Classical stochastic Fubini theorems start from a fixed semimartingale S, say, and a family of integrands for S which are parametrized by a parameter z, say, from some parameter space Z. There is a (non- random) measure μ, say, on Z, and the stochastic Fubini theorem then says that integration with respect to μ and stochastic integration with respect to S can be interchanged. In other words, we can either 1) first integrate the parametrized integrands with respect to μ and then stochastically integrate the resulting process with respect to S, or we can 2) first stochastically integrate, for each z, the corresponding integrand with respect to S and then integrate the result with respect to μ – and both double integrals yield the same result. What happens now if we replace the fixed measure μ by a stochastic kernel from the predictable sigma- field to Z? Approach 1) still makes sense, but how about 2)? And can we still get some kind of stochastic Fubini theorem? We show that we can, but we need to define for that a stochastic integral, with respect to S, of suitable measure-valued processes. The origin of this question comes from a (still open) question in mathematical finance. There are also some connections to a class of Volterra-type semimartingales. Based on joint work with Tahir Choulli and Martin Schweizer.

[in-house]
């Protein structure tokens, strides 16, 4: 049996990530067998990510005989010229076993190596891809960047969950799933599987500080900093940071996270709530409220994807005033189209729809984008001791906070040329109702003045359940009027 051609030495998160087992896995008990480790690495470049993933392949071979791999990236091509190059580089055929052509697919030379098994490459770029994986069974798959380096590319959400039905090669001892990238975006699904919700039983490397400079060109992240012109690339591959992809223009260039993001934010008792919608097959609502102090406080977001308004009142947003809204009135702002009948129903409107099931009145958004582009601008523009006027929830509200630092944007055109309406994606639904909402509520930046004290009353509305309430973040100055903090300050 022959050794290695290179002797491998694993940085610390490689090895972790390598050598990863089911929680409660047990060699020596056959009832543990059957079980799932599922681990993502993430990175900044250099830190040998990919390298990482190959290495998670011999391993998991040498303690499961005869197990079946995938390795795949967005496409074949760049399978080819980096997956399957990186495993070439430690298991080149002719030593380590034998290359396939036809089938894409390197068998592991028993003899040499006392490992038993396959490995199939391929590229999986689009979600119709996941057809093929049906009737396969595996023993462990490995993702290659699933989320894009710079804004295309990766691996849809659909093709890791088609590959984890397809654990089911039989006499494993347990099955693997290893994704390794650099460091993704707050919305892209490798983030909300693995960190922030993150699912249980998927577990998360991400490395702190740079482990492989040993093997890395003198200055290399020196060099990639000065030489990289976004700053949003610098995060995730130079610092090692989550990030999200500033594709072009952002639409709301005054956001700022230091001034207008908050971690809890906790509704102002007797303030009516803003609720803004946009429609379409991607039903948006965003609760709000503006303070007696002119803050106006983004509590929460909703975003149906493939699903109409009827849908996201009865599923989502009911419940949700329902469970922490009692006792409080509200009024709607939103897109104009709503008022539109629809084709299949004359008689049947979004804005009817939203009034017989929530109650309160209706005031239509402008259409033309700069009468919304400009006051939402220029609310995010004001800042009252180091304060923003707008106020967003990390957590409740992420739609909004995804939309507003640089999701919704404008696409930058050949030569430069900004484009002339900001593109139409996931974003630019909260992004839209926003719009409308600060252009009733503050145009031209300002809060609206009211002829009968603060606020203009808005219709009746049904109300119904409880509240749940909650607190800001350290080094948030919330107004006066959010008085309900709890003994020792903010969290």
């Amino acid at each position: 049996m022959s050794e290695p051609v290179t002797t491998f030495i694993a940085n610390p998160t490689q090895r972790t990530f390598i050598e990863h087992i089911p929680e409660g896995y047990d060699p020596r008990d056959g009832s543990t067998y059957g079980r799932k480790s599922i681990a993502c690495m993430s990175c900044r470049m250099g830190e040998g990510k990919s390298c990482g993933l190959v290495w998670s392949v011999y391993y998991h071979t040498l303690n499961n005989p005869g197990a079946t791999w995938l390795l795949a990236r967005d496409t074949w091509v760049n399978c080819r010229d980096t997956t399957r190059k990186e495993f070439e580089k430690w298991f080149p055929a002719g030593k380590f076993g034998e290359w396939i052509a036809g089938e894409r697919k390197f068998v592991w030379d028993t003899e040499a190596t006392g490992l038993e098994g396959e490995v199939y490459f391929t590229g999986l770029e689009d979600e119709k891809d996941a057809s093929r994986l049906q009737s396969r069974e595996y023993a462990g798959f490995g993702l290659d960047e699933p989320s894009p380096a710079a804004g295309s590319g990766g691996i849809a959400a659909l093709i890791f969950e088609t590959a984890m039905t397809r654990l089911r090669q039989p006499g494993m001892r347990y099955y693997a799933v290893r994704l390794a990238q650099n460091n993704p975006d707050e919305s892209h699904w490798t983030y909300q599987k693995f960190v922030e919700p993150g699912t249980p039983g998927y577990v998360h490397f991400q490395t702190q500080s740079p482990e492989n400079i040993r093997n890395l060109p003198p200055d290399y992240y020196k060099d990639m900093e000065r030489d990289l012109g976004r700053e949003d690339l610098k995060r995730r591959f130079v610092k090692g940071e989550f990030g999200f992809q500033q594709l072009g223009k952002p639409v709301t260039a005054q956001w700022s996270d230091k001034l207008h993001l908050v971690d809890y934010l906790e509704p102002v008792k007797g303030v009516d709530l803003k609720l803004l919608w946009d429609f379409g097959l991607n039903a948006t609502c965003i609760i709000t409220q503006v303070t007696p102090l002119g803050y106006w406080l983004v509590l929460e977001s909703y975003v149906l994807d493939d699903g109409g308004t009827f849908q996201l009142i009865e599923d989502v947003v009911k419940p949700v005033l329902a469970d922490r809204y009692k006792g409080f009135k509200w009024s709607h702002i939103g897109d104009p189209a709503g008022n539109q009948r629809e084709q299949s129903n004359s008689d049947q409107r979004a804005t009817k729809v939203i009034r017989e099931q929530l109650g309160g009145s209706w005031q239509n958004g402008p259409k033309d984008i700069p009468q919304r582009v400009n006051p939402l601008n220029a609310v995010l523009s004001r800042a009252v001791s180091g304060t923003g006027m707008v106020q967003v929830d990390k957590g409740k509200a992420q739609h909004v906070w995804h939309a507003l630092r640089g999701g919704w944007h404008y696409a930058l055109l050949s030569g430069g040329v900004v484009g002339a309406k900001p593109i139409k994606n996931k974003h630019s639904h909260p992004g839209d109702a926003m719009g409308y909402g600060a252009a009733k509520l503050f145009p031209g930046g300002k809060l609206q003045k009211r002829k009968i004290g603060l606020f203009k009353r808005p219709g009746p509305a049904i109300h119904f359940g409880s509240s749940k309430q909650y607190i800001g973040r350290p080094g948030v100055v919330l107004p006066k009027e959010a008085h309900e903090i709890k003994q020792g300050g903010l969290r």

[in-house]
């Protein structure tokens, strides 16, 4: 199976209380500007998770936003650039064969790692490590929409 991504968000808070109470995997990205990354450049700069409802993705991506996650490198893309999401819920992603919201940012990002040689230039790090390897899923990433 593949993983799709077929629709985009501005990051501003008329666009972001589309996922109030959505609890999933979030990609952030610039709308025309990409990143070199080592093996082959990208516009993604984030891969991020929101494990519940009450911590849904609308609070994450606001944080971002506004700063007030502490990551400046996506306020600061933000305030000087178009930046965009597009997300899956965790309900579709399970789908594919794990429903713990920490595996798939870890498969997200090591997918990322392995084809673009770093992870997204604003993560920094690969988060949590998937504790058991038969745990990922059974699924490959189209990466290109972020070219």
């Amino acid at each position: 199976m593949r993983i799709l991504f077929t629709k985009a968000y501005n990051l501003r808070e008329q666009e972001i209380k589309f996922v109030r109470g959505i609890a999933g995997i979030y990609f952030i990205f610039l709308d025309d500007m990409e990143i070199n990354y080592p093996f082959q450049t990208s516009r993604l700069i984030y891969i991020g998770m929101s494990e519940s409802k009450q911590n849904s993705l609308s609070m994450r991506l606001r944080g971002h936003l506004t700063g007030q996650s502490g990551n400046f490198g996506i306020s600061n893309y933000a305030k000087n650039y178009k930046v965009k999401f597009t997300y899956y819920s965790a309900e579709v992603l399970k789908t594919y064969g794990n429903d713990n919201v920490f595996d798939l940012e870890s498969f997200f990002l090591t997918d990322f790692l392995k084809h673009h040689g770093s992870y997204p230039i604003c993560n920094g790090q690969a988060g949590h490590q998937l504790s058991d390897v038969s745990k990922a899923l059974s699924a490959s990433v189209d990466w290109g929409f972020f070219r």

Jiaming Chen is a first year PhD student in mathematics at NYU Courant. He did his MS thesis at ETH Zurich.